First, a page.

Green Berets assigned to 3rd Special Forces Group (Airborne) move to load onto a UH-60 Blackhawk helicopter for extraction during a training event.
(U.S. Army photo by Sgt. Steven Lewis)
In this study, published in Cell, MIT biological engineers showed that they could rapidly program bacteriophages to kill different strains of E. coli by making mutations in a viral protein that binds to host cells. The results showed that these engineered bacteriophages are also less likely to provoke resistance in bacteria.
“As we’re seeing in the news more and more now, bacterial resistance is continuing to evolve and is increasingly problematic for public health,” said Timothy Lu, an MIT associate professor of electrical engineering and computer science and of biological engineering and the study’s senior author. “Phages represent a very different way of killing bacteria than antibiotics, which is complementary to antibiotics, rather than trying to replace them.”
The researchers created several engineered phages that could kill E. coli grown in the lab. One of the newly created phages was also able to eliminate two E. coli strains that are resistant to naturally occurring phages from a skin infection in mice.
The Food and Drug Administration has approved a handful of bacteriophages for killing harmful bacteria in food, but they have not been widely used to treat infections because finding naturally occurring phages that target the right kind of bacteria can be a difficult and time-consuming process.
To make such treatments easier to develop, Lu’s lab has been working on engineered viral scaffolds that can be easily repurposed to target different bacterial strains or different resistance mechanisms.
‘Blues Platoon’ conducts ‘Fallen Angel’ training.
(U.S. Army photo)
“We think phages are a good toolkit for killing and knocking down bacteria levels inside a complex ecosystem, but in a targeted way,” Lu said.
The researchers wanted to find a way to speed up the process of tailoring phages to a particular type of bacteria. They came up with a strategy that allows them to rapidly create and test a much greater number of tail fiber variants.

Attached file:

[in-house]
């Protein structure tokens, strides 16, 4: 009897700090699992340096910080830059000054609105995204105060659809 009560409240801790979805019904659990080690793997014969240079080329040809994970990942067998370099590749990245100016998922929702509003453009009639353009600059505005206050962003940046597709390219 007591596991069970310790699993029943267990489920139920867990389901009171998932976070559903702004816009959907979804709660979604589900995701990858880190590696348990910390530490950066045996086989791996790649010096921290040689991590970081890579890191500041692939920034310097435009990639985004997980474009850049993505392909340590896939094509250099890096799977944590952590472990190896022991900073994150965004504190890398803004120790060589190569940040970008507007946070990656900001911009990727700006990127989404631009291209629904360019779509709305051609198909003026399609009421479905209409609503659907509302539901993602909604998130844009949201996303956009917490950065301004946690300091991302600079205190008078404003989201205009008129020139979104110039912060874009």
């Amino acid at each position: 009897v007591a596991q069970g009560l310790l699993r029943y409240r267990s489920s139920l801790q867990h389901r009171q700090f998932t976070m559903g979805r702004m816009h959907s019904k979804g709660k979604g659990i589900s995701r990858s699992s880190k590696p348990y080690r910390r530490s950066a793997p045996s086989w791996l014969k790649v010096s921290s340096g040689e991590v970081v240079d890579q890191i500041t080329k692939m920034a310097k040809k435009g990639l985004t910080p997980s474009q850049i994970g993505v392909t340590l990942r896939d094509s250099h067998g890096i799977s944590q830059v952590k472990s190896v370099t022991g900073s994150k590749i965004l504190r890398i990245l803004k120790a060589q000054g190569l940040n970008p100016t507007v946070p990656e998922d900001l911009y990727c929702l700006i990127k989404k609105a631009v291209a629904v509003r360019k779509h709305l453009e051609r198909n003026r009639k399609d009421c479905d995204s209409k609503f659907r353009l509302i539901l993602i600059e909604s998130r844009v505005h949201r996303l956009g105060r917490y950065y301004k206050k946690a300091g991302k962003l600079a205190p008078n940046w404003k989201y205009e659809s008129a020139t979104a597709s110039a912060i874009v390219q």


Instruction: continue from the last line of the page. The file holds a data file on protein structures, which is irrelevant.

They created phages with about 10 million different tail fibers and tested them against several strains of E. coli that had evolved to be resistant to the non-engineered bacteriophage. One way that E. coli can become resistant to bacteriophages is by mutating LPS receptors so that they are shortened or missing, but the MIT team found that some of their engineered phages could kill even strains of E. coli with mutated or missing LPS receptors.
The researchers plan to apply this approach to target other resistance mechanisms used by E. coli and to develop phages that can kill other types of harmful bacteria.
“Being able to selectively hit those non-beneficial strains could give us a lot of benefits in terms of human clinical outcomes,” Lu said.
The Institute for Soldier Nanotechnologies engages in fundamental, multidisciplinary nanoscience research relevant to the soldier. In collaboration with Army and industrial partners, this focused nanoscience research creates opportunities for new materials, properties and phenomena that will directly advance modernization efforts. As an Army University-Affiliated Research Center, the institute’s contract is administered and overseen for the U.S. Army by the Army Research Office.
The U.S. Army is investing $72 million in a five-year artificial intelligence fundamental research effort to research and discover capabilities that would significantly enhance mission effectiveness across the Army by augmenting soldiers, optimizing operations, increasing readiness, and reducing casualties.
Today, the Combat Capabilities Development Command Army Research Laboratory, the U.S. Army’s corporate laboratory (ARL), announced that Carnegie Mellon University will lead a consortium of multiple universities to work in collaboration with the Army lab to accelerate research and development of advanced algorithms, autonomy and artificial intelligence to enhance national security and defense. By integrating transformational research from top academic institutions across the US with the operational expertise and mission-focused research from within CCDC, the Army will be able to drastically accelerate the impact of Battlefield AI.
“Tackling difficult science and technology challenges is rarely done alone and there is no greater challenge or opportunity facing the Army than Artificial Intelligence,” said Dr. Philip Perconti, director of the Army’s corporate laboratory. “That’s why ARL is partnering with Carnegie Mellon University, which will lead a consortium of universities to study AI. The Army is looking forward to making great advances in AI research to ensure readiness today and to enhance the Army’s modernization priorities for the future.”
(U.S. Dept of Defense photo by Peggy Frierson)
This Cooperative Agreement for fundamental research was formed as a result of collaboration that initially started between the Army Research Laboratory and Carnegie Mellon under ARL’s “Open Campus” initiative, which Carnegie Mellon joined earlier in 2018. Carnegie Mellon and the team of academic research institutions will focus on fundamental research to develop robust operational AI solutions to enable autonomous processing, exploitation, and dissemination of intelligence and other critical, operational, decision-support activities, and to support the increased integration of autonomy and robotics as part of highly effective human-machine teams.